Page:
Consumer champions have branded an ‘instant equity’ claim from a property sourcing firm selling to buy to let landlords as misleading, unsubstantiated and exaggerated.
Property Secrets, from Nottingham, boasted investors could make £25,999 instant equity on buying an apartment – but the Advertising Standards Authority disagreed.
After investigating a complaint, the ASA banned an email making the claims as in breach of the advertising code. Property Secrets has agreed not to repeat the term in future marketing.
The ruling could have far-reaching repercussions among property sourcing firms – a Google search of other firms offering ‘instant equity’ below market value property deals returns pages of results.
Property Secrets made the claim in an email at Christmas stating: “I wanted to highlight a fantastic opportunity we have secured … Having managed to negotiate a substantial discount of 20% per unit offering up to £25,999 instant equity, in one of the UK’s most prosperous cities, it is no surprise we have just 3 left now! … Key Points: 20% OFF Developers [sic] Marked Price … Instant Equity up to £25,999 …”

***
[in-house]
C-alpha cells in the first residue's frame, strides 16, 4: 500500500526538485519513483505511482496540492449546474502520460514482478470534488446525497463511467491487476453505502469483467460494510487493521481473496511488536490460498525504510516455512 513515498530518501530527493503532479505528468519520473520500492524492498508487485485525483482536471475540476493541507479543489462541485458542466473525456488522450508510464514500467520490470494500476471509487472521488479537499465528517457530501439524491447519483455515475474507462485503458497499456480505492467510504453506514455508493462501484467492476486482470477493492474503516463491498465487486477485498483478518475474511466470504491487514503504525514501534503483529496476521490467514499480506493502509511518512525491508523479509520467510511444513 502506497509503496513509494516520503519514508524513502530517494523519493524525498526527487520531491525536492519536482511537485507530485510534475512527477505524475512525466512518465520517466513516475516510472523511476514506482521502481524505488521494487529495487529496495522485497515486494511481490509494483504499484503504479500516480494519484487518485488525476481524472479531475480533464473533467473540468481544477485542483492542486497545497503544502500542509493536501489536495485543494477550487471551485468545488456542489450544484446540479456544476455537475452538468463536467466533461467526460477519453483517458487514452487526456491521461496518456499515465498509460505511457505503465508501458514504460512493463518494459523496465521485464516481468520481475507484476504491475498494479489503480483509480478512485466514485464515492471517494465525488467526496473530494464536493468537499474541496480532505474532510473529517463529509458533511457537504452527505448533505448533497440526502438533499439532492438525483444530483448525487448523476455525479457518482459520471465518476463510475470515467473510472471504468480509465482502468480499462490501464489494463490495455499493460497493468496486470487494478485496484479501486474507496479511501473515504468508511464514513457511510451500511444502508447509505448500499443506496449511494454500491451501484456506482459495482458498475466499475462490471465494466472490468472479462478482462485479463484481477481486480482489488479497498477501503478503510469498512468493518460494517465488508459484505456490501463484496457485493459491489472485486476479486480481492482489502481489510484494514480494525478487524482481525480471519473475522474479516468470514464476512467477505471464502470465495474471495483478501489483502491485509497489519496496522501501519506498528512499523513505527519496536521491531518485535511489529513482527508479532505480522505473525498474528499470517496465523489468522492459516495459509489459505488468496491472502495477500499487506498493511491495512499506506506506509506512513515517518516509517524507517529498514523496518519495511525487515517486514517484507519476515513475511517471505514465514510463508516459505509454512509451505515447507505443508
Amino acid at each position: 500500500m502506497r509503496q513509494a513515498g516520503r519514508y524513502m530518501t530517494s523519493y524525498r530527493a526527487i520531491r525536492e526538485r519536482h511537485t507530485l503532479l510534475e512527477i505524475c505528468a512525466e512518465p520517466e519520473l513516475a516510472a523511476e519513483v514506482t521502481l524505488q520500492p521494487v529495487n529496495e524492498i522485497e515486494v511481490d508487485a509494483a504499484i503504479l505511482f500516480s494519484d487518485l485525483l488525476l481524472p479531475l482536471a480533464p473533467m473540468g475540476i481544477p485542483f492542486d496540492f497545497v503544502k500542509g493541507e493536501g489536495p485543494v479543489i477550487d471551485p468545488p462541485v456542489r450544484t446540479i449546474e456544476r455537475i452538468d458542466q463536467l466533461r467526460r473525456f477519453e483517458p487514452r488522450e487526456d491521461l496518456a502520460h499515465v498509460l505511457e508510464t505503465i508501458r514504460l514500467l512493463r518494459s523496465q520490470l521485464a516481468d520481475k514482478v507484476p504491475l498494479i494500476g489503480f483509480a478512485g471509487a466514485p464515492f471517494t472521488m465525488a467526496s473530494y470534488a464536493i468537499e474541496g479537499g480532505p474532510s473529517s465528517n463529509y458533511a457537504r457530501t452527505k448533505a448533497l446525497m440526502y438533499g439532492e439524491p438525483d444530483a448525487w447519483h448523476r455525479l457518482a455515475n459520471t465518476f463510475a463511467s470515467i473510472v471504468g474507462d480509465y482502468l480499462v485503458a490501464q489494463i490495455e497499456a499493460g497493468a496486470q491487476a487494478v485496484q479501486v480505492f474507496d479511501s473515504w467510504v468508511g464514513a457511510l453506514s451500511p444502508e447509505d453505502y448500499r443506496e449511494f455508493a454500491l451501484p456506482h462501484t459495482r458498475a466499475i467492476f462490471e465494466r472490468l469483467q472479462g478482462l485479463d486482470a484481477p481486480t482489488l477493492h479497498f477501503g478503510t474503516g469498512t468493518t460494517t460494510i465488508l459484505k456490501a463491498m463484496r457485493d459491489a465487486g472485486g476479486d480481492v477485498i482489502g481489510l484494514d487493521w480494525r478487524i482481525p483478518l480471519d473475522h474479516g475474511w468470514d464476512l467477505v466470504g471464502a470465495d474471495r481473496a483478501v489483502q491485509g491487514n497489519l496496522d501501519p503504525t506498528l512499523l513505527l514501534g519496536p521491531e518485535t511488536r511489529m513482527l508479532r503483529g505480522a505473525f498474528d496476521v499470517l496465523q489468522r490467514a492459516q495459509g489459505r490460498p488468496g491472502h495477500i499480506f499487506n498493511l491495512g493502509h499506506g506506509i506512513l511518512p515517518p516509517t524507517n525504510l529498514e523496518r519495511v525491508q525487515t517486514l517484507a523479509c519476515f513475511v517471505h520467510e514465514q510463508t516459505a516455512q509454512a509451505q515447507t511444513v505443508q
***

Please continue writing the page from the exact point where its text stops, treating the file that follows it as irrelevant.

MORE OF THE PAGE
The firm offered the ASA documents showing the amount of discount and sale prices of nearby similar apartments and explained that the property industry used ‘instant equity’ to describe the discount offered on a developer’s list price and/or actual sale prices for properties on the same development.
“We considered that consumers were likely to interpret the term ‘equity’ in this context to mean the amount of money they would be left with if they sold the property, once any outstanding mortgage charges had been paid off,” said the ASA.
“We considered that sold prices or independent valuations were not necessarily accurate indicators of how much equity a property owner had in a property and that equity was a nebulous concept which could not be quantified easily.
“Because we had not seen robust substantiation to support the claim “Instant Equity up to £25,999″, we concluded that the claim had not been substantiated and was misleading.”